It’s usually the official Overwatch League, or OWL, which is responsible for Overwatch landing a top spot in our esports rankings, but August featured a number of additional tournaments and events which increased its overall viewership by over 5 million hours on Twitch and allowed it to rise two spots, making it the third most watched esport of August. The Overwatch Contenders playoffs began on August 1st and lasted until the end of the month, featuring some of the best players on the planet who still aspire to rise to the game’s top level of competition in the OWL. The latter also held week’s two through four of its ongoing stage four, the last such stage before the league’s playoffs and grand finals. The Overwatch League continues to represent one of the most formally structured competitive organizations in esports, with a season that’s easy to follow and features teams representing individual cities as in a traditional sports league. Every month, it draws in enough viewership to make it one of the most watched competitive scenes on Twitch. This was true, once again, this August.
17.1 Million Hours of Esports Viewership
Events: ESL Pro League
Last month, CS:GO’s 18.5 million hours of esports viewership was enough to take the top spot for July. That it only accrued just over one million fewer hours in August and still managed to fall three spots should really demonstrate just how competitive a month it was.
The CS:GO ESL Pro League uses a relegation system to facilitate movement of teams between the top-level Pro League and the lower-level ESEA Premier league, allowing teams from the latter to move up at the expense of underperforming teams from the former. Being as we’re situated between the conclusion of the leagues ninth season and the beginning of its tenth, those relegation stages began during August, and are responsible for the bulk, if not all, of the game’s competitive viewership on Twitch. These scenarios make for very high stakes, and it shows in the numbers, keeping the game at a steady clip from the previous month in spite of being “between seasons.” It have have dropped several spots on our list, but this continues a strong summer for the long-running squad shooter.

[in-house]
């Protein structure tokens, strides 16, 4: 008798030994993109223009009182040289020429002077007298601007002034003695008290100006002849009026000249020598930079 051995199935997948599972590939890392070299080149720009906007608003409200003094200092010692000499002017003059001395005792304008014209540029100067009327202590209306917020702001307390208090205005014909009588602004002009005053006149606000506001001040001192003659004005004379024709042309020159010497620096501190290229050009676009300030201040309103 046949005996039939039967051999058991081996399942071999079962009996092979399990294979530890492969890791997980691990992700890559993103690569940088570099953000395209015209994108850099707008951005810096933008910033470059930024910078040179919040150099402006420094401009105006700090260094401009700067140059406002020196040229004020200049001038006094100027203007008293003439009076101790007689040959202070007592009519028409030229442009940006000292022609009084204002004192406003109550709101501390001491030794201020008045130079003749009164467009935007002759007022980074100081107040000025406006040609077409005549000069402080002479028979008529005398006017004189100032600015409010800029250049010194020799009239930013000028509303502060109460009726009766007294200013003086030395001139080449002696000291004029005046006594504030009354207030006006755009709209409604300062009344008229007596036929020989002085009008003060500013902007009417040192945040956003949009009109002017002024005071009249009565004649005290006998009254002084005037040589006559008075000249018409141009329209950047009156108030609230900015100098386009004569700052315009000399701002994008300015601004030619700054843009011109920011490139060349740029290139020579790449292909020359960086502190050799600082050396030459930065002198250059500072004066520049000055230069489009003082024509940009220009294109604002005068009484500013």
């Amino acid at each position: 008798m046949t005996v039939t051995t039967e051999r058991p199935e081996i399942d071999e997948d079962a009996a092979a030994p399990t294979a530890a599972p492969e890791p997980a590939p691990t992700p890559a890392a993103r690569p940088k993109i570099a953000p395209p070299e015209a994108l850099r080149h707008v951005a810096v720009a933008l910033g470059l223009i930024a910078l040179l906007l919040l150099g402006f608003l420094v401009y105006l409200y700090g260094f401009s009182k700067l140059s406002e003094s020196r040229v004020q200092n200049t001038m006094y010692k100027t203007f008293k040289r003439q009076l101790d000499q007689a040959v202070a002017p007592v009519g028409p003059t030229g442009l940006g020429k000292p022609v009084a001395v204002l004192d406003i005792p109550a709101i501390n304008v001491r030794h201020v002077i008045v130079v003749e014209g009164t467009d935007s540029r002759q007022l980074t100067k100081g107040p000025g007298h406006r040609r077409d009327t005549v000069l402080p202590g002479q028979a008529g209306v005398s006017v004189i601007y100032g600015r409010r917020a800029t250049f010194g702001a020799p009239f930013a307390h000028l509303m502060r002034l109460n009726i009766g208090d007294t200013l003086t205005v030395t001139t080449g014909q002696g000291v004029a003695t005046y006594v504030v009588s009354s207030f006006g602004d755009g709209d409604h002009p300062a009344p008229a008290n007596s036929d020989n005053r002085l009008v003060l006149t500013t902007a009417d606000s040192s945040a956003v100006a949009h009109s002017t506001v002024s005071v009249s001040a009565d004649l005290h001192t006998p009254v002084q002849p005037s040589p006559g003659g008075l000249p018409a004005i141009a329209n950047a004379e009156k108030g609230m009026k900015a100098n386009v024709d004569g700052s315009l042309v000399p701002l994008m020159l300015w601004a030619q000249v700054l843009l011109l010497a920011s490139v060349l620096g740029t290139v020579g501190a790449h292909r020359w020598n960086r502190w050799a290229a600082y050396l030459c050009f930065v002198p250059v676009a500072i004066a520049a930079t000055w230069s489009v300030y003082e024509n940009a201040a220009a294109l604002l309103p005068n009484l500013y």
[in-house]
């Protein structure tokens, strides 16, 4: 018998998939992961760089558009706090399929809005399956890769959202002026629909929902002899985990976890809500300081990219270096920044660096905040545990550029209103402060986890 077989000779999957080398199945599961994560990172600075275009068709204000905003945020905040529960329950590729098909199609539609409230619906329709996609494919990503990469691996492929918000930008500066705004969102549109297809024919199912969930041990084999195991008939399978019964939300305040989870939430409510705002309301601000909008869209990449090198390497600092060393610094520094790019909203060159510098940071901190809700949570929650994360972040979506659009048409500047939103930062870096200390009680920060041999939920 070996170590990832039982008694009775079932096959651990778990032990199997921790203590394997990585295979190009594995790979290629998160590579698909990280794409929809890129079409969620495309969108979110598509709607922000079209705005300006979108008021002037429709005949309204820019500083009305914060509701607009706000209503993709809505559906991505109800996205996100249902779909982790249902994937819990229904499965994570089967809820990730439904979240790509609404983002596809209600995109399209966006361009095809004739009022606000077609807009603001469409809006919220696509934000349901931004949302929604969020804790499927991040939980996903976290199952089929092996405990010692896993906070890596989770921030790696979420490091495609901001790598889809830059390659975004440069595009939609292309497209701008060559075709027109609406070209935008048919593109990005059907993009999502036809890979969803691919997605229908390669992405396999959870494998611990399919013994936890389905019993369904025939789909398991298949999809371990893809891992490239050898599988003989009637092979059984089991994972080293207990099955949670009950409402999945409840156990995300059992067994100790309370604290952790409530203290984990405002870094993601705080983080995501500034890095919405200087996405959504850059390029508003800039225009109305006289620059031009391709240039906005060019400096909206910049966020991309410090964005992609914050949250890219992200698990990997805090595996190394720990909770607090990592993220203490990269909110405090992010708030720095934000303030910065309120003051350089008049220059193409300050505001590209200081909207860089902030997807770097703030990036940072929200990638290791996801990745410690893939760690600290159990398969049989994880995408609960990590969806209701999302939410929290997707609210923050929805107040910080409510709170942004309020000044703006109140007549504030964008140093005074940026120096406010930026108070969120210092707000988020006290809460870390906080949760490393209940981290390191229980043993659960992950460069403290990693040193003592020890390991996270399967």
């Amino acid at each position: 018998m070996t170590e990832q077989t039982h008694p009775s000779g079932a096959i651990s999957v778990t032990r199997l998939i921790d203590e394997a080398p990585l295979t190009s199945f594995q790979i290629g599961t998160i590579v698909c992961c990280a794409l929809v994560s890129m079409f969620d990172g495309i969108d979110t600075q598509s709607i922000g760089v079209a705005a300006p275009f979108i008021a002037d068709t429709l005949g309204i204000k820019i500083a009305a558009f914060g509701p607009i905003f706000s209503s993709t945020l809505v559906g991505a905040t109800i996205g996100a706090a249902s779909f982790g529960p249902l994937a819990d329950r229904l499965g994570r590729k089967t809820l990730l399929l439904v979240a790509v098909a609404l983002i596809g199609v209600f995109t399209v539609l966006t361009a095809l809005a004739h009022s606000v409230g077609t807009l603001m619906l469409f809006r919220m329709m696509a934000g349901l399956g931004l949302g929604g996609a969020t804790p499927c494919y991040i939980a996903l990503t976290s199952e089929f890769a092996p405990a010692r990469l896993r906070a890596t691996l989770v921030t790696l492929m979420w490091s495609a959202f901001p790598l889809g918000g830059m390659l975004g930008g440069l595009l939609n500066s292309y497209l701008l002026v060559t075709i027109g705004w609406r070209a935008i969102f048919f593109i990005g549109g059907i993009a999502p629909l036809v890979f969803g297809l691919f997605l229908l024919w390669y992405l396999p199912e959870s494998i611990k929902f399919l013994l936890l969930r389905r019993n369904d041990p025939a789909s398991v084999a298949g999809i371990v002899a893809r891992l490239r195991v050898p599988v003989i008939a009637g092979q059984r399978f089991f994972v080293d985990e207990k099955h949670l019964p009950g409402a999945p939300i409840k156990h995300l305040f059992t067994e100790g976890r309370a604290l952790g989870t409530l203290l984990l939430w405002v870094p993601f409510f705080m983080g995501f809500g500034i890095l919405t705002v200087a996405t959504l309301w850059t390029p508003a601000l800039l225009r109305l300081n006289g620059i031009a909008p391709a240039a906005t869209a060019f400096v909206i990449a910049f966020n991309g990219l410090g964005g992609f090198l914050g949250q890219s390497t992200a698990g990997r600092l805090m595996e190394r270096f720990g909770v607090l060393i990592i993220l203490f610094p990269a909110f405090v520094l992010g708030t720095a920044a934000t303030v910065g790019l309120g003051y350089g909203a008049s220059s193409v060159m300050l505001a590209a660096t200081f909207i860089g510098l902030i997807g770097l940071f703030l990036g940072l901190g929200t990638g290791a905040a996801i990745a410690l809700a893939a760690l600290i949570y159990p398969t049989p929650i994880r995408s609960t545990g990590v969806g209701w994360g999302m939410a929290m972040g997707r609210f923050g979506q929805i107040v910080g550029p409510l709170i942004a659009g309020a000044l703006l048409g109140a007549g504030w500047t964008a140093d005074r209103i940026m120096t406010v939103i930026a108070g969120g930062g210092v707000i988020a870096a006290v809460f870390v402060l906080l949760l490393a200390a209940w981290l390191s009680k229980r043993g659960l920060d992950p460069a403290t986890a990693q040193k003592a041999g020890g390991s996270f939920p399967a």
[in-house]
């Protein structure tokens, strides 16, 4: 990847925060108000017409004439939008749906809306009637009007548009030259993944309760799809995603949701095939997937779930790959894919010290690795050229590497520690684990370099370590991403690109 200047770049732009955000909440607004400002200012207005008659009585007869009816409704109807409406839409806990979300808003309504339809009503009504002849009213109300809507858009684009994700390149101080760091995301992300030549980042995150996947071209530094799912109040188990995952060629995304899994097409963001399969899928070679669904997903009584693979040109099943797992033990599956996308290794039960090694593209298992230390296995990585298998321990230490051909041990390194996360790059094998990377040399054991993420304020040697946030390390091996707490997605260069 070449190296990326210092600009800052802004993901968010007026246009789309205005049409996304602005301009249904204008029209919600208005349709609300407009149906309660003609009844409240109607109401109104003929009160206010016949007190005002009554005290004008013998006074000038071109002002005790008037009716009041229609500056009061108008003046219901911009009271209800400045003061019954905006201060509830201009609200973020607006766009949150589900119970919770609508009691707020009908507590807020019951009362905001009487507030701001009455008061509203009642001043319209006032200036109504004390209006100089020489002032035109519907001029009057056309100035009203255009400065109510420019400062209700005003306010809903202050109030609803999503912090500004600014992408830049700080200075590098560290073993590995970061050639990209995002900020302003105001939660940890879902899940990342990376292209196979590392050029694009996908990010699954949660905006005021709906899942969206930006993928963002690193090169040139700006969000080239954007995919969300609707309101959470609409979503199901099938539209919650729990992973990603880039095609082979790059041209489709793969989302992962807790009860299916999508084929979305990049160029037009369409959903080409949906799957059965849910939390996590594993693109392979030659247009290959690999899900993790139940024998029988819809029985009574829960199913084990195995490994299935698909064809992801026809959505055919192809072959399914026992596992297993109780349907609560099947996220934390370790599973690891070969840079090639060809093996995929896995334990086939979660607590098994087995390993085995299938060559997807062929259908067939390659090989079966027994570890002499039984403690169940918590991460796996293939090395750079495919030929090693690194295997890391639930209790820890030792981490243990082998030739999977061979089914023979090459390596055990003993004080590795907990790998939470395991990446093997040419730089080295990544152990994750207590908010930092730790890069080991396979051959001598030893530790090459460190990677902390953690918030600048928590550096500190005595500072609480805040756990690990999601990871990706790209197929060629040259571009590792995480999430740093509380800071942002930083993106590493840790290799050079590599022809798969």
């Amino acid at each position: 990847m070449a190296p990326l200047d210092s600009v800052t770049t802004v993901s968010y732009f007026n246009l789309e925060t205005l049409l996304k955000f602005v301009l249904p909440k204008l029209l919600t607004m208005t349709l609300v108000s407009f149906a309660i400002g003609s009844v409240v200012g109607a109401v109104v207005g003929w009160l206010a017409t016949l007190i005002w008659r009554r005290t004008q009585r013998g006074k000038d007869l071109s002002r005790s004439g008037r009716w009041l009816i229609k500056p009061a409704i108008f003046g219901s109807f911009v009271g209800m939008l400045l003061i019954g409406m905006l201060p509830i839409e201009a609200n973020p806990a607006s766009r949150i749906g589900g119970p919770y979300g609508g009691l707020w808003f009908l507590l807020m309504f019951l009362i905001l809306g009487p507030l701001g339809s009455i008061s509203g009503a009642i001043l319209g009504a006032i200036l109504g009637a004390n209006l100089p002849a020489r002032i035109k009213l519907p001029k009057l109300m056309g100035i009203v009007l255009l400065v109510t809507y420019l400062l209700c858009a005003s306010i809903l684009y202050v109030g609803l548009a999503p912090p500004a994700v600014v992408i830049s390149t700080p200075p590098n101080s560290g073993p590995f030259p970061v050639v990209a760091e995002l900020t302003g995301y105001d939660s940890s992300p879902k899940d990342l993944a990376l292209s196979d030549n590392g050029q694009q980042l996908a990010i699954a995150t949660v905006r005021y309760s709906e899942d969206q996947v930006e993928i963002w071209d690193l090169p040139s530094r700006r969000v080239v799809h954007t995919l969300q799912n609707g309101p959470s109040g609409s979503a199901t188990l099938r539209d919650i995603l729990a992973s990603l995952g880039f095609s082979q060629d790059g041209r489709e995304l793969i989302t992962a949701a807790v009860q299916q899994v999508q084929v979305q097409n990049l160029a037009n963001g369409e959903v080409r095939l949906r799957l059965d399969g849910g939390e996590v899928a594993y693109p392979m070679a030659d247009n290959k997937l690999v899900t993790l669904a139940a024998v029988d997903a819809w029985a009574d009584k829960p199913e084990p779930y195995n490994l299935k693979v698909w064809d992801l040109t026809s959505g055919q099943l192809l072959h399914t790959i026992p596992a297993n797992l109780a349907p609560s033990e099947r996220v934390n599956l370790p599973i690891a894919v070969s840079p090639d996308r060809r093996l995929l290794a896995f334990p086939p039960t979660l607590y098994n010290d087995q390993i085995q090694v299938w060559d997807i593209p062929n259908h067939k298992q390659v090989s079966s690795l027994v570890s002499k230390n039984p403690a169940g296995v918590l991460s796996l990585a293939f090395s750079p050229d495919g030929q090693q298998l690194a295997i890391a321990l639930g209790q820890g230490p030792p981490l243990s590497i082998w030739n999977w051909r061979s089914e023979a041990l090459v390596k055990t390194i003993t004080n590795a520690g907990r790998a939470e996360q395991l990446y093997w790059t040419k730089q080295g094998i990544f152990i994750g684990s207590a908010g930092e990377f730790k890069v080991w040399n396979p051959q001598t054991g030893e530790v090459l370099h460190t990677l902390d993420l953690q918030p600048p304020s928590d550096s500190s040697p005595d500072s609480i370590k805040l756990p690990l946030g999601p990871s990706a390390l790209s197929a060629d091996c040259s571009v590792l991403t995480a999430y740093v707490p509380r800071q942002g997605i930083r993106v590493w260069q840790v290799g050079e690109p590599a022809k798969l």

6.4 Million Hours of Esports Viewership
Events: Champion Series: Trios
Fortnite enjoyed one of the best months of its lifespan in July, in terms of competitive viewership. The World Cup was an enormous event, capturing enough of an audience by itself to make the game the second most watched esport for the month. There was never really a chance it would match those numbers for August, but the team over at Epic Games did a respectable job continuing to build out an active competitive scene by introducing ‘Trios,’ first as what they call a “Test Event,” a tournament held between August 6th and 15th, and then with weekly tournaments held every weekend from the 17th on.
Landing back in the top five after the single biggest event in the game’s history is a huge win, a demonstration that they’re still capturing some of that momentum instead of letting it fade. As we noted last month, if Fortnite can add a sustainable esports scene to its portfolio, there’s really no telling how large it can get. It already has the largest player-base of any game in the streaming space. If it continues to grow, it could really take a chunk out of other titles’ competitive communities.
6. Rainbow Six: Siege
5.2 Million Hours of Esports Viewership
Events: Raleigh Major
The Six Major Raleigh 2019 held its group stage from August 12th - 14th, and its playoffs from the 16th-18th, accounting for the vast majority of the game’s esports viewership for the month and earning it the sixth spot on our list. The second major tournament of the year, it marks the halfway point of ESL’s tenth season of Rainbow Six: Siege competitive play.